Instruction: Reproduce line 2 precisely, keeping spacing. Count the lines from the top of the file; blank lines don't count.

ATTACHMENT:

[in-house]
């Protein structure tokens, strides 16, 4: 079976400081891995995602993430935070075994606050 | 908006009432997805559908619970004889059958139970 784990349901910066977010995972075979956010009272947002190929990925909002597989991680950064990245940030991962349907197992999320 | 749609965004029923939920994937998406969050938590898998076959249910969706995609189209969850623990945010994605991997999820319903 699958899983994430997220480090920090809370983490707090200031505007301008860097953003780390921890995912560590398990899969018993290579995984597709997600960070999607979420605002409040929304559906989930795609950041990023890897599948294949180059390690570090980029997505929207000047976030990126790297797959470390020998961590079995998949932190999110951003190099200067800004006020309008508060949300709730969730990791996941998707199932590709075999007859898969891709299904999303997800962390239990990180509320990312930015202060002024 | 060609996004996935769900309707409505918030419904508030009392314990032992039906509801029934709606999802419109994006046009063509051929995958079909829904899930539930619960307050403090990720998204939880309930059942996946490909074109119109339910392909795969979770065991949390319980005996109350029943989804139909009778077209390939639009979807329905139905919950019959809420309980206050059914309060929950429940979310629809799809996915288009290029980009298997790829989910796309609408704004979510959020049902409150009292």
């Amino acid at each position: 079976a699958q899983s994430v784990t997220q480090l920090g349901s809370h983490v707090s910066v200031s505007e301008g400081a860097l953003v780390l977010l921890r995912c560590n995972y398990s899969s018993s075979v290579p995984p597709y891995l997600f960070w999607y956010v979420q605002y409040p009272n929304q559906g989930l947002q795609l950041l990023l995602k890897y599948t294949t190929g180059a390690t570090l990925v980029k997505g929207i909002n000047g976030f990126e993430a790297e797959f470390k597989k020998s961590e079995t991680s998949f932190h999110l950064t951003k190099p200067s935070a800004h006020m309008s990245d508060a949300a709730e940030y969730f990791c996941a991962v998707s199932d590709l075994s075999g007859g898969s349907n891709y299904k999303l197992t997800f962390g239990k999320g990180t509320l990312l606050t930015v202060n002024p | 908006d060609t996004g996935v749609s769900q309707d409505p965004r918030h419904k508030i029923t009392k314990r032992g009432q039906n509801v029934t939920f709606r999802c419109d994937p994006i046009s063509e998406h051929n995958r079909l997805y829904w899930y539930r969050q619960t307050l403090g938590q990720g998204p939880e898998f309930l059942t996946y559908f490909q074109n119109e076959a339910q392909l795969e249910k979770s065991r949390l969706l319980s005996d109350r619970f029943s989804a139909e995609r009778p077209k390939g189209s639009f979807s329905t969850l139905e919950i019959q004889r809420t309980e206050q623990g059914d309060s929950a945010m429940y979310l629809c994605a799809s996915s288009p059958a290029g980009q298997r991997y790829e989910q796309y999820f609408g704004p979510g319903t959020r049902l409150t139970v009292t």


């Protein structure tokens, strides 16, 4: 079976400081891995995602993430935070075994606050 | 908006009432997805559908619970004889059958139970 784990349901910066977010995972075979956010009272947002190929990925909002597989991680950064990245940030991962349907197992999320 | 749609965004029923939920994937998406969050938590898998076959249910969706995609189209969850623990945010994605991997999820319903 699958899983994430997220480090920090809370983490707090200031505007301008860097953003780390921890995912560590398990899969018993290579995984597709997600960070999607979420605002409040929304559906989930795609950041990023890897599948294949180059390690570090980029997505929207000047976030990126790297797959470390020998961590079995998949932190999110951003190099200067800004006020309008508060949300709730969730990791996941998707199932590709075999007859898969891709299904999303997800962390239990990180509320990312930015202060002024 | 060609996004996935769900309707409505918030419904508030009392314990032992039906509801029934709606999802419109994006046009063509051929995958079909829904899930539930619960307050403090990720998204939880309930059942996946490909074109119109339910392909795969979770065991949390319980005996109350029943989804139909009778077209390939639009979807329905139905919950019959809420309980206050059914309060929950429940979310629809799809996915288009290029980009298997790829989910796309609408704004979510959020049902409150009292």